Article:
Radiotherapy is an effective treatment for lung cancer but lacks a reliable prediction method. Cell-free nucleic acids in plasma have been reported as a novel tumor marker. Here, we evaluate circulating succinate dehydrogenase 5 (SDH5) mRNA in plasma and SDH5 protein in tumors, assess their predictive value in lung cancer patients undergoing radiotherapy, and explore the underlying mechanisms. Methods: SDH5 expression was measured in peripheral blood samples and fresh tumor specimens from 208 non-small cell lung cancer (NSCLC) patients and correlated with clinical outcomes. SDH5 knockout mice and human xenograft mice were used to evaluate radiosensitivity. Cell growth, apoptosis, and the DNA damage response were assessed. Relevant RNA and protein levels were analyzed by qRT-PCR and Western blotting. Immunoprecipitation and GST pulldown assays were performed to detect protein-protein interactions. Polyubiquitination of p53 was examined by an in vitro ubiquitination assay. Results: Plasma and tumor SDH5 mRNA levels were positively correlated (rho=0.894, P<0.001). Patients with relatively low SDH5 levels in plasma (0.47, 0.12-0.89) and tumors (3.85, 0.96-7.23) had a better prognosis after radiotherapy (median PFS: 30.0 versus 15.0 months, hazard ratio: 0.276, 95% CI: 0.201–0.379, P<0.001). In SDH5 knockout mice, the lung epithelial cells exhibited increased DNA damage after radiation. In human lung xenograft mice, SDH5-deficient tumors had a smaller volume after radiotherapy. Furthermore, SDH5 depletion inhibits p53 degradation via the ubiquitin/proteasome pathway, which promotes apoptosis and enhances radiosensitivity in NSCLC. Conclusion: Our findings provide a novel noninvasive method for prediction of response to radiotherapy and may have significant implications for cancer radiotherapy.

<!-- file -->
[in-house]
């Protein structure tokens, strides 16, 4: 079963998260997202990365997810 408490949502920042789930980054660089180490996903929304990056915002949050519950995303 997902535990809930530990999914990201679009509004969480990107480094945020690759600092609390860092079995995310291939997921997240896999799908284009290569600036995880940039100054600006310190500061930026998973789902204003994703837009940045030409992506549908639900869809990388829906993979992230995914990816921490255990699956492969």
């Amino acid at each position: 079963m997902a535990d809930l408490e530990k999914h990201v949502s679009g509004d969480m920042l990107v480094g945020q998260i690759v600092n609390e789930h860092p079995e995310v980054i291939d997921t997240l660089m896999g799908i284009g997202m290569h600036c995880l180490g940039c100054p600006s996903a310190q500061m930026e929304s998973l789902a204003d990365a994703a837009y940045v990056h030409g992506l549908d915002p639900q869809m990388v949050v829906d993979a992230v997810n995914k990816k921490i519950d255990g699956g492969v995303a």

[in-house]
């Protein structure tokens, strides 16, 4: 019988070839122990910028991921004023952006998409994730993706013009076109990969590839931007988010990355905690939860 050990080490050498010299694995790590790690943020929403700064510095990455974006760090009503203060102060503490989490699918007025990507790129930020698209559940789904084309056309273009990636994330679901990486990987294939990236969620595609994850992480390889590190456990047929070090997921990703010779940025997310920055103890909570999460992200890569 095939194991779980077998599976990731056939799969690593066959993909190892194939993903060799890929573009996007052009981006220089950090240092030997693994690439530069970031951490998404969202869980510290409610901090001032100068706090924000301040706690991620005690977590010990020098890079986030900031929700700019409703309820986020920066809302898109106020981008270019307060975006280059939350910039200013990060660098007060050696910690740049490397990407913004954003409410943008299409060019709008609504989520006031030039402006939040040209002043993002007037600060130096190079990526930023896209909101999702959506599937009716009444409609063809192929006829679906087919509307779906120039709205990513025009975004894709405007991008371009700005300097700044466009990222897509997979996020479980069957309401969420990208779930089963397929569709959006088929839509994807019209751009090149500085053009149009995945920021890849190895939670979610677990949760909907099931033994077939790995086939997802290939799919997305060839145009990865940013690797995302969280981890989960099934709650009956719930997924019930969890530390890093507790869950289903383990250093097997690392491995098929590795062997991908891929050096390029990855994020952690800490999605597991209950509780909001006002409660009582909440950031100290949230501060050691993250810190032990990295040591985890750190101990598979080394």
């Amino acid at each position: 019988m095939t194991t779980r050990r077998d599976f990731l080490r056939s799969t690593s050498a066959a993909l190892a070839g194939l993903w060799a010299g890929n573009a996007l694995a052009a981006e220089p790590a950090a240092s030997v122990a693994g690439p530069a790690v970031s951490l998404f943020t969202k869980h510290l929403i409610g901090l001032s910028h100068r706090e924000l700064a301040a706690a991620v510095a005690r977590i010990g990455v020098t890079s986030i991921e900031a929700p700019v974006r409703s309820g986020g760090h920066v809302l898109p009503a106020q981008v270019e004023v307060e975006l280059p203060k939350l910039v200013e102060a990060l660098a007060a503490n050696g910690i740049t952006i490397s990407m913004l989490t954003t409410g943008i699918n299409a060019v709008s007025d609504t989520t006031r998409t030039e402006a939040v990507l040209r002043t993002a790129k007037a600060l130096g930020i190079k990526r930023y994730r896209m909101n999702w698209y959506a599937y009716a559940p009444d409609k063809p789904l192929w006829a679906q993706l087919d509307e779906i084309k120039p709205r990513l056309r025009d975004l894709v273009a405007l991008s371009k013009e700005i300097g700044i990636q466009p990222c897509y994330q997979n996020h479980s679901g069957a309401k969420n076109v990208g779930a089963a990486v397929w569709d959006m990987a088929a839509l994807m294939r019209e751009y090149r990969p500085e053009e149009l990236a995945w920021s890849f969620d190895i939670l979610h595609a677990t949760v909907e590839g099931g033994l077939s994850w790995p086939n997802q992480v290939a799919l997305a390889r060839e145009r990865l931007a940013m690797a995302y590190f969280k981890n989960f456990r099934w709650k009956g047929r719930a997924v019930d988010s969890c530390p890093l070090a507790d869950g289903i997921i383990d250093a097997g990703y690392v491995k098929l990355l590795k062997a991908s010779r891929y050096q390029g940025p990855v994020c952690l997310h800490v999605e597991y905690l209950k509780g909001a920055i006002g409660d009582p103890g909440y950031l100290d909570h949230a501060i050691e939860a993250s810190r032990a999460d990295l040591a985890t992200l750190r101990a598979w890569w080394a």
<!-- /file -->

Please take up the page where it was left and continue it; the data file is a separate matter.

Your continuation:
- Lung cancer
ASJC Scopus subject areas
- Medicine (miscellaneous)
- Pharmacology, Toxicology and Pharmaceutics (miscellaneous)